Published: September 22, 2009
Chaos is coming, old son.
With those words the peace of Three Pines is shattered. As families prepare to head back to the city and children say goodbye to summer, a stranger is found murdered in the village bistro and antiques store. Once again, Chief Inspector Gamache and his team are called in to strip back layers of lies, exposing both treasures and rancid secrets buried in the wilderness.
No one admits to knowing the murdered man, but as secrets are revealed, chaos begins to close in on the beloved bistro owner, Olivier. How did he make such a spectacular success of his business? What past did he leave behind and why has he buried himself in this tiny village? And why does every lead in the investigation find its way back to him?
As Olivier grows more frantic, a trail of clues and treasures— from first editions of Charlotte’s Web and Jane Eyre to a spider web with the word “WOE” woven in it—lead the Chief Inspector deep into the woods and across the continent in search of the truth, and finally back to Three Pines as the little village braces for the truth and the final, brutal telling.
The plot is a complex blend of mystery, history, greed, art, and lies, yet even with all its complexity, its never overly complicated. It’s quite cleverly constructed, and though some reviewers compare Penny to Agatha Christie, with all due respect to Ms. Christie, and I do love her books, Penny’s books reach further than Christie’s. Penny’s books explore so much more than just the solving of a murder. The Brutal Telling, especially, explores the broader themes that give rise to a violent and desperate act like murder.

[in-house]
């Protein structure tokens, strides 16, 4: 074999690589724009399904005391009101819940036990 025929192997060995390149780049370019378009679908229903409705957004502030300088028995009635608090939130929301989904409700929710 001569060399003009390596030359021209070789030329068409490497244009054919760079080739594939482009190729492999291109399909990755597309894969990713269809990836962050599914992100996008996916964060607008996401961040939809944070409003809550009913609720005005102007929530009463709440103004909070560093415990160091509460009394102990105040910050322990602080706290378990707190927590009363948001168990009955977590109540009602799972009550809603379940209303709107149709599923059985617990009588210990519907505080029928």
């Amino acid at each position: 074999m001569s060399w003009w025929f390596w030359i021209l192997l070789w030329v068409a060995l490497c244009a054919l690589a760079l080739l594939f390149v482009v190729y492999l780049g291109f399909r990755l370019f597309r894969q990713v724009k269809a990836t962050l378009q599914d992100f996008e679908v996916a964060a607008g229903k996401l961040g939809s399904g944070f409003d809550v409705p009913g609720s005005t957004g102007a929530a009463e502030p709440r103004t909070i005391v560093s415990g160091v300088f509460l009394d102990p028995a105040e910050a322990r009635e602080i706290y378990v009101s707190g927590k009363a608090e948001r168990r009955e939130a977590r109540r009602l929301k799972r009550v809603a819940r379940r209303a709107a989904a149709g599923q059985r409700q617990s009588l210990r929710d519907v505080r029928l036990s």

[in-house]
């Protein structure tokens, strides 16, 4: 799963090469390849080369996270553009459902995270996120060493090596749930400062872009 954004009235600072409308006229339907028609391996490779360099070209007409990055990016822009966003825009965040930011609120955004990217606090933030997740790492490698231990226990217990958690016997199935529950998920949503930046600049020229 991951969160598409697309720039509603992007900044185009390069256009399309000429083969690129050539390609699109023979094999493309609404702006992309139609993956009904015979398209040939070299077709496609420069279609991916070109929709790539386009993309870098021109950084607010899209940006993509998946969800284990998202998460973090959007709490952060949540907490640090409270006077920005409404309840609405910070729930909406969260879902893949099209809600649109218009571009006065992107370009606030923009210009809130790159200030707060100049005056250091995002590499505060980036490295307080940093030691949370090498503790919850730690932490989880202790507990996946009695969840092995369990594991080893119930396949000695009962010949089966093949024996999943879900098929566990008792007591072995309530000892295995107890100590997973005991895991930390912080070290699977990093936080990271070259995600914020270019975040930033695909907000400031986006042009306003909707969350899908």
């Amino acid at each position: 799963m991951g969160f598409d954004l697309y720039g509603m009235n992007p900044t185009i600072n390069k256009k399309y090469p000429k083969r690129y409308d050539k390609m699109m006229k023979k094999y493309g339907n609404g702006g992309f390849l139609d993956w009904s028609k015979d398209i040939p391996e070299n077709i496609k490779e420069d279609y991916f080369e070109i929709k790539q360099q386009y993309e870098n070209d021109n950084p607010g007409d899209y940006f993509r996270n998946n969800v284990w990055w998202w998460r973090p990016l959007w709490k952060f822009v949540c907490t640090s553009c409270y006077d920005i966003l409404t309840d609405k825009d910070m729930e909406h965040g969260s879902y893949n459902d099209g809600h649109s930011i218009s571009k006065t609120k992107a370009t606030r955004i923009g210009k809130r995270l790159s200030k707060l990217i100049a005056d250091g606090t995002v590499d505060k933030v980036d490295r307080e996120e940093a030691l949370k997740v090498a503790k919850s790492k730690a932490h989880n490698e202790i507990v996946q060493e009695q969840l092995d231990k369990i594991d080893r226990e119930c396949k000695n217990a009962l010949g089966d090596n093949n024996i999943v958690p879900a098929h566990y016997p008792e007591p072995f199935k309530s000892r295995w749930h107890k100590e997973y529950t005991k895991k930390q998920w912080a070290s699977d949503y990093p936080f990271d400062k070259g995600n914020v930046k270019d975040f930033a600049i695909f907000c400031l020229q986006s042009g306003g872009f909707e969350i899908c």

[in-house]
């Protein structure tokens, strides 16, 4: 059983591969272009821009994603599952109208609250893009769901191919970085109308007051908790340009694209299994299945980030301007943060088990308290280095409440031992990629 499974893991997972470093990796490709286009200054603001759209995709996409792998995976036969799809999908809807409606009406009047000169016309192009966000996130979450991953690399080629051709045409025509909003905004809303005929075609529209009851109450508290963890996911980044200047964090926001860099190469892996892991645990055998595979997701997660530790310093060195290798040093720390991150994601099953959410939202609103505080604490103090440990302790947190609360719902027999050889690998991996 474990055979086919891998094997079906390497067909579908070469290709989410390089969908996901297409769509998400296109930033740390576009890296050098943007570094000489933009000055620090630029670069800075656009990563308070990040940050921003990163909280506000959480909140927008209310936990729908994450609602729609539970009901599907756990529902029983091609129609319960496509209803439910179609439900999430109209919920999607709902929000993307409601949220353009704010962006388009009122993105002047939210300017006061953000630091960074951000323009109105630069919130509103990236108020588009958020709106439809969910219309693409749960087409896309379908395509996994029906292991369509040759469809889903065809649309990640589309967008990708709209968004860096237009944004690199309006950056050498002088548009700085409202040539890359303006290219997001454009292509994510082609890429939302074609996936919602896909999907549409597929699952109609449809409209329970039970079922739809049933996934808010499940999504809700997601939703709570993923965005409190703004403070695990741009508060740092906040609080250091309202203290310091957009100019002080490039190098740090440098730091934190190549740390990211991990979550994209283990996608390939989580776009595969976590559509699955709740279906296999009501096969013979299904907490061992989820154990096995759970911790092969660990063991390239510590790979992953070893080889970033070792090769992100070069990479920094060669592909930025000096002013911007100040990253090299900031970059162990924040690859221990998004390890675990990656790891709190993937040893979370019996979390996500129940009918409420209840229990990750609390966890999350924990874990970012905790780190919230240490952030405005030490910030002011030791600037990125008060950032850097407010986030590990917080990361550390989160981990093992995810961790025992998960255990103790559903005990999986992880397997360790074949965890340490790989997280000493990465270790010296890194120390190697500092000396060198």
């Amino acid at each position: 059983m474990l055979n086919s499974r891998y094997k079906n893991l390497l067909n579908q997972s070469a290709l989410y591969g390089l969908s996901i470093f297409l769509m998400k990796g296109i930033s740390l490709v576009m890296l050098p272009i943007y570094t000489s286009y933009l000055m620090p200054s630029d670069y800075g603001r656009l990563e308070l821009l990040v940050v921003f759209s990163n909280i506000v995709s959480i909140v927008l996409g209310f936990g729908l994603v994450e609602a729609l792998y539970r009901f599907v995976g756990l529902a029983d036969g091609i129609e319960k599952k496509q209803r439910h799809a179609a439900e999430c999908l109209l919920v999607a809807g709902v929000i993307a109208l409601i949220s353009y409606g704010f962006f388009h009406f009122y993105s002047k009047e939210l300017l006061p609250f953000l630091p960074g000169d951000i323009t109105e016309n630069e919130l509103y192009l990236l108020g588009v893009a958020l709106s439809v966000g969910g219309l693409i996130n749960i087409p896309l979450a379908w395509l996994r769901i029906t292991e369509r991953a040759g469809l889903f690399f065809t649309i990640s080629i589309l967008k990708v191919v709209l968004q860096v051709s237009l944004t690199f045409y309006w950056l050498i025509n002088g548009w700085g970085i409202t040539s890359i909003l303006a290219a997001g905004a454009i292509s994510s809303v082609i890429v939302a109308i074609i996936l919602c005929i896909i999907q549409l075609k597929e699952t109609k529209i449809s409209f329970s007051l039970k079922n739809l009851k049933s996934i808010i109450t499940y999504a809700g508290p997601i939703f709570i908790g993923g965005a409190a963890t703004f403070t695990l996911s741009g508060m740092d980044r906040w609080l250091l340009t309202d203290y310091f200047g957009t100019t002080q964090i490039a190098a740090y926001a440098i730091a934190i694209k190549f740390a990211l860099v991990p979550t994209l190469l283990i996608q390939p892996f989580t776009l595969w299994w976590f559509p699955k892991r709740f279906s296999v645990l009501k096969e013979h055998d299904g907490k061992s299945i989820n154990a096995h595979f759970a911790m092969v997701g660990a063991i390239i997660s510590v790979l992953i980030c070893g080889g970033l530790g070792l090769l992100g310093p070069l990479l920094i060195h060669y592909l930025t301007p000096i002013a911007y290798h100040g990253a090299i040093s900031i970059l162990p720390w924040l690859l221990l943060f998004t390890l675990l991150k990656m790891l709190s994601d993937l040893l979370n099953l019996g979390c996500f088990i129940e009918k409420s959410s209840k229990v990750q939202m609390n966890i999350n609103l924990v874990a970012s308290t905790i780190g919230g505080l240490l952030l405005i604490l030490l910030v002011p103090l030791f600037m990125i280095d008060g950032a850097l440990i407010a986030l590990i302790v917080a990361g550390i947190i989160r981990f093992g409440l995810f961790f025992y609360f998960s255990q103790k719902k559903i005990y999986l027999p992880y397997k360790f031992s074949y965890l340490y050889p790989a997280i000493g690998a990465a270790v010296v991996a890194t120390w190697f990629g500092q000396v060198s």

I wondered how long it would take the author, Louise Penny, to have a villager from Three Pines, accused and convicted of a murder and that’s exactly what she did in The Brutal Telling.
We discover that one of the owners and caretakers of the Bistro and Bed and Breakfast is not as good a person from what shows on the outside. He has been greedy most of his life and has lied to everyone, even his partner.
We never find out the name of the hermit or how he came to be in the cabin full of treasures in the woods, or where the treasures came from. There are too many unanswered questions. I believe the author will tell us in another installment of this series the answers t those and other questions, like-did Chief Inspector Armand Gamache put the right man behind bars. I think not.
Five stars *****